Conference Paper, Publication »

[28 Jan 2014 | No Comment | 232 views]
Abstract: In the past decade, non-negative matrix factorisation (NMF) and probabilistic latent component analysis (PLCA) have been used widely in automatic music transcription. Despite their successes, these methods only guarantee that the decomposition converges to a local minimum in the cost function. In order to find better local minima, we propose to extend an existing PLCA-based transcription method with the deterministic annealing EM (DAEM) algorithm. The PLCA update rules are modified by introducing a “temperature” parameter. At higher temperatures, general areas of the search space containing good solutions are found. As the temperature is gradually decreased, distinctions in the data are sharpened, resu…

from me to you »

[7 Jan 2014 | No Comment | 214 views]
Just a quick reminder that you can still apply for a funded PhD position in Signal Processing and Data Mining Tools for the Analysis of Musical Evolution, as previously posted. Job description is here (at

Done and Liked »

[6 Jan 2014 | No Comment | 354 views]
I’d already sent it out to the world on Twitter and the music-ir list, but here’s just a quick note to say that there’s quite a lot of new software out from me and the C4DM at large. Four different things! Here’s approximately what I wrote on the music-ir list: Segmentino — this is my 2009 segmentation method, which we have recently implemented as a Vamp plugin. This version is what ran at MIREX this year. BeatRoot Vamp Plugin — this is a C++ implementation of Simon Dixon’s trusty beat tracker (originally implemented in Java). This is the second serious beat tracker QM offers (the other one comes with the qm-vamp-plugins). pYIN is “probabilistic YIN” — my generalisation of the time-tested YIN algorithm for monophonic pitch tracking. Also implements YIN, but pYIN is more robust than YIN alone. Also implements a note tracker. Tony is a tool for melody annotation. A little brother of Sonic Visualiser, which is simpler but specialised on note editing. A collaboration between Chris Cannam, George Fazekas and me — WARNING: still a prototype (don’t expect too much). All these are also linked from my Software page.…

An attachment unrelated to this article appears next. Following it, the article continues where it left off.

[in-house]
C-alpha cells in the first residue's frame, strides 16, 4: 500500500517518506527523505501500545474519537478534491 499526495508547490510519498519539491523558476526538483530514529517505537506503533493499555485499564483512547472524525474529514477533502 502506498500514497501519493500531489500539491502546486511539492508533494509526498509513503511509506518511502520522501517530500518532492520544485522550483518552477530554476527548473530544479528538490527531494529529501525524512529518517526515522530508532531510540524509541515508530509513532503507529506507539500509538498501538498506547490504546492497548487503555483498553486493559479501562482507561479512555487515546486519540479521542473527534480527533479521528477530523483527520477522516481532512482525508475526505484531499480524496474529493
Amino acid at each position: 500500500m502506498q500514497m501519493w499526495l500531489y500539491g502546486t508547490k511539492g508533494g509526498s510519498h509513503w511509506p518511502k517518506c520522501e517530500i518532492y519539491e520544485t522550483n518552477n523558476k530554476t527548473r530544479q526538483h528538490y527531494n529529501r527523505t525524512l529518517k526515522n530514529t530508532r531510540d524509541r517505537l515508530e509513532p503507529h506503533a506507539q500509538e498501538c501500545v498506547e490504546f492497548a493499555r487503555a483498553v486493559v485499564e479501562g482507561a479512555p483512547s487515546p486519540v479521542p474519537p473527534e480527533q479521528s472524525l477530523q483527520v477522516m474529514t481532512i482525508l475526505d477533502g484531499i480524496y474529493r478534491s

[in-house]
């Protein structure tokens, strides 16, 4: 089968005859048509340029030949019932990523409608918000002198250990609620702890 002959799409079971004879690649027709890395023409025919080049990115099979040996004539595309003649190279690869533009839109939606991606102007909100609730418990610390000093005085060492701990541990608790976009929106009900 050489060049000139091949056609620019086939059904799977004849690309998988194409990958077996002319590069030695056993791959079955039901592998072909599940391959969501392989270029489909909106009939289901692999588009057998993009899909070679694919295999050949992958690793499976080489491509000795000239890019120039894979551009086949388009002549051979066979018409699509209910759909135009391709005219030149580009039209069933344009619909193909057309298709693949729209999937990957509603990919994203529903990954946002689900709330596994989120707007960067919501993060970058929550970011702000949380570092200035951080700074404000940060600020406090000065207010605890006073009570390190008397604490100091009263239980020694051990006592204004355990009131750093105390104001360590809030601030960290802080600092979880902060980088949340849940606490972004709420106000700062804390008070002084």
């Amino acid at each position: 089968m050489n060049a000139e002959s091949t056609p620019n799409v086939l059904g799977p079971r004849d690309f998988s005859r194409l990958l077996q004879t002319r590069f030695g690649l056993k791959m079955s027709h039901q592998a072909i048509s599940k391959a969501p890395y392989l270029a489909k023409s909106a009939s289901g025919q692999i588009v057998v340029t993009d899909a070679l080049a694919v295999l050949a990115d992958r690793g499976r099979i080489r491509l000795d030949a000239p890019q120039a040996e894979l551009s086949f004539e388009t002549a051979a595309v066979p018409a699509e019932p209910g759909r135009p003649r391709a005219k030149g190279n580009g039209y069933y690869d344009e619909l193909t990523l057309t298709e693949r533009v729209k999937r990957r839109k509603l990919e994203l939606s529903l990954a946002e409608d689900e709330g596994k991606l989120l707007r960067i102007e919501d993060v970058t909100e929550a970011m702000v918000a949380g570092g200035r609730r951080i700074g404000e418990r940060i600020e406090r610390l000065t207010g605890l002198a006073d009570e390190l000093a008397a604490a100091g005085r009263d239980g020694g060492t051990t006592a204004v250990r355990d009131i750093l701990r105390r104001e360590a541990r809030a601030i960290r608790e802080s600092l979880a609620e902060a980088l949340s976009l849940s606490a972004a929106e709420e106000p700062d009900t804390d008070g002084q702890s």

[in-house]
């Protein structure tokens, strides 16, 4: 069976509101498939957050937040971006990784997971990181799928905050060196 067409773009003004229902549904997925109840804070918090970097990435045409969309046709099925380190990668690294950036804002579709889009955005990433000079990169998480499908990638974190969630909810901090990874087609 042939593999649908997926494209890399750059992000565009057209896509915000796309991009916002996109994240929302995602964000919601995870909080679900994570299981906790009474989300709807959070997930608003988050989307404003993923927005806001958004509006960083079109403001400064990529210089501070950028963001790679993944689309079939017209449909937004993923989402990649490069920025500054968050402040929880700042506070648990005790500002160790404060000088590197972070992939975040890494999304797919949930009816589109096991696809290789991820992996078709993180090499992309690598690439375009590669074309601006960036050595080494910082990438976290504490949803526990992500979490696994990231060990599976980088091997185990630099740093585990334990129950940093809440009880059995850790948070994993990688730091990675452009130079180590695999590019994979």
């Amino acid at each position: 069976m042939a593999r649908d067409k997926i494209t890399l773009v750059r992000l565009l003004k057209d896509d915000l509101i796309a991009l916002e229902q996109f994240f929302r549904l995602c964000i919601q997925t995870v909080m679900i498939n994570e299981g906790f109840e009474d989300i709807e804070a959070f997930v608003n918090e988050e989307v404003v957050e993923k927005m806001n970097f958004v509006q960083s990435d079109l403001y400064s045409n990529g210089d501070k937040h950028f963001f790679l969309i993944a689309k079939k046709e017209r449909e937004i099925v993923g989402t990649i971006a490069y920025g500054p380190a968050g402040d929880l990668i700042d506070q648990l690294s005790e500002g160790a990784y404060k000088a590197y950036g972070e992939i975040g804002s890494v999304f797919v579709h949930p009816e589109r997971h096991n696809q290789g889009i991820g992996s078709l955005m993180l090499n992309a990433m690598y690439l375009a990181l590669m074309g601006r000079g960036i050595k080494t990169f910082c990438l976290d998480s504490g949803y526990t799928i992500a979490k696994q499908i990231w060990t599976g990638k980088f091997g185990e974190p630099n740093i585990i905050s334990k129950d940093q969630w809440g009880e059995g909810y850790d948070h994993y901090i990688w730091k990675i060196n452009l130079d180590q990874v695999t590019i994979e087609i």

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[25 Nov 2013 | No Comment | 474 views] I’m very lucky to be able to offer a funded PhD position for next year, in combined MIR and evolutionary music analysis. So if you know someone who’d be a good fit, let them know! They will be based here at the Centre for Digital Music, I will supervise, and Prof. Armand Leroi at Imperial College will advise on evolutionary matters. This should be one of the most fun PhDs in the universe (if that’s your idea of fun—it is mine!). You can find the serious description on the website. Go for it!

Featured, from me to you »

[31 Okt 2013 | No Comment | 449 views] I’m about to embark on a tour promoting our new album, well: paper, called “The Audio Degradation Toolbox and its Application to Robustness Evaluation” (pdf here). You can read all about the toolbox, listen to examples and get the source code on My little tour first leads me to New York, where I’ll give a little presentation at LabROSA, Dan Ellis’s lab at Columbia University. Only two nights though, then I’ll be off to Curitiba in Brazil, for the ISMIR conference. There I’ll be presenting the ADT “officially” with a poster. Tian Cheng, my first PhD student, has some interesting stuff to tell abo…